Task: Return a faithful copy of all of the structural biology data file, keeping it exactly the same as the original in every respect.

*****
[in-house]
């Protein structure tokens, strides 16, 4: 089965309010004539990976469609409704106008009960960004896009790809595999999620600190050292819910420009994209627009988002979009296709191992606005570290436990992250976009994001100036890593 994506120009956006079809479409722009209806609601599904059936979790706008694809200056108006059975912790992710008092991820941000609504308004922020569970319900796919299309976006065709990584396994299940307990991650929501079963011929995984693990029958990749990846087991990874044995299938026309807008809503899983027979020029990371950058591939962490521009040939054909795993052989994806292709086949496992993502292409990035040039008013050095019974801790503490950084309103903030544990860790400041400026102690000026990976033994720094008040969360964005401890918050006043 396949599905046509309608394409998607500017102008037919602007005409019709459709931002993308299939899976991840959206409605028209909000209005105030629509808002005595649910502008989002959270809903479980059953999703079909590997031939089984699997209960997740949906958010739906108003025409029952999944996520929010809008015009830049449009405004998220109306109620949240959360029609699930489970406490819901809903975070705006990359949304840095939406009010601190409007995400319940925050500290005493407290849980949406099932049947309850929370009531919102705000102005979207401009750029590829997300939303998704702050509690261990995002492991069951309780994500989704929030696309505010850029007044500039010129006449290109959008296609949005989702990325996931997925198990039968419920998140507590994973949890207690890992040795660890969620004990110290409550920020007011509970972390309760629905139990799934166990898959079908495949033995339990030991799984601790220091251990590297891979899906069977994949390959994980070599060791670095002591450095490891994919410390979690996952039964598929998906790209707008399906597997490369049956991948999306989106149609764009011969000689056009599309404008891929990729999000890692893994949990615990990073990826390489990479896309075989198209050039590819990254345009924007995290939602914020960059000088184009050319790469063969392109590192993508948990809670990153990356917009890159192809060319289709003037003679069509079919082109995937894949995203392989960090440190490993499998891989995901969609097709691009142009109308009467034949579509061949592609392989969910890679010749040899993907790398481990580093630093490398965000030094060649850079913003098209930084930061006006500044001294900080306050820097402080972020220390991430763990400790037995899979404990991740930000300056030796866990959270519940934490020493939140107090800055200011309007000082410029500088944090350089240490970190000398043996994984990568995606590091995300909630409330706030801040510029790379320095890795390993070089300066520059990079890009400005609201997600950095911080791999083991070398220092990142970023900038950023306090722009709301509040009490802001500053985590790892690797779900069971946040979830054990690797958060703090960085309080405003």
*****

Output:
[in-house]
């Protein structure tokens, strides 16, 4: 089965309010004539990976469609409704106008009960960004896009790809595999999620600190050292819910420009994209627009988002979009296709191992606005570290436990992250976009994001100036890593 994506120009956006079809479409722009209806609601599904059936979790706008694809200056108006059975912790992710008092991820941000609504308004922020569970319900796919299309976006065709990584396994299940307990991650929501079963011929995984693990029958990749990846087991990874044995299938026309807008809503899983027979020029990371950058591939962490521009040939054909795993052989994806292709086949496992993502292409990035040039008013050095019974801790503490950084309103903030544990860790400041400026102690000026990976033994720094008040969360964005401890918050006043 396949599905046509309608394409998607500017102008037919602007005409019709459709931002993308299939899976991840959206409605028209909000209005105030629509808002005595649910502008989002959270809903479980059953999703079909590997031939089984699997209960997740949906958010739906108003025409029952999944996520929010809008015009830049449009405004998220109306109620949240959360029609699930489970406490819901809903975070705006990359949304840095939406009010601190409007995400319940925050500290005493407290849980949406099932049947309850929370009531919102705000102005979207401009750029590829997300939303998704702050509690261990995002492991069951309780994500989704929030696309505010850029007044500039010129006449290109959008296609949005989702990325996931997925198990039968419920998140507590994973949890207690890992040795660890969620004990110290409550920020007011509970972390309760629905139990799934166990898959079908495949033995339990030991799984601790220091251990590297891979899906069977994949390959994980070599060791670095002591450095490891994919410390979690996952039964598929998906790209707008399906597997490369049956991948999306989106149609764009011969000689056009599309404008891929990729999000890692893994949990615990990073990826390489990479896309075989198209050039590819990254345009924007995290939602914020960059000088184009050319790469063969392109590192993508948990809670990153990356917009890159192809060319289709003037003679069509079919082109995937894949995203392989960090440190490993499998891989995901969609097709691009142009109308009467034949579509061949592609392989969910890679010749040899993907790398481990580093630093490398965000030094060649850079913003098209930084930061006006500044001294900080306050820097402080972020220390991430763990400790037995899979404990991740930000300056030796866990959270519940934490020493939140107090800055200011309007000082410029500088944090350089240490970190000398043996994984990568995606590091995300909630409330706030801040510029790379320095890795390993070089300066520059990079890009400005609201997600950095911080791999083991070398220092990142970023900038950023306090722009709301509040009490802001500053985590790892690797779900069971946040979830054990690797958060703090960085309080405003």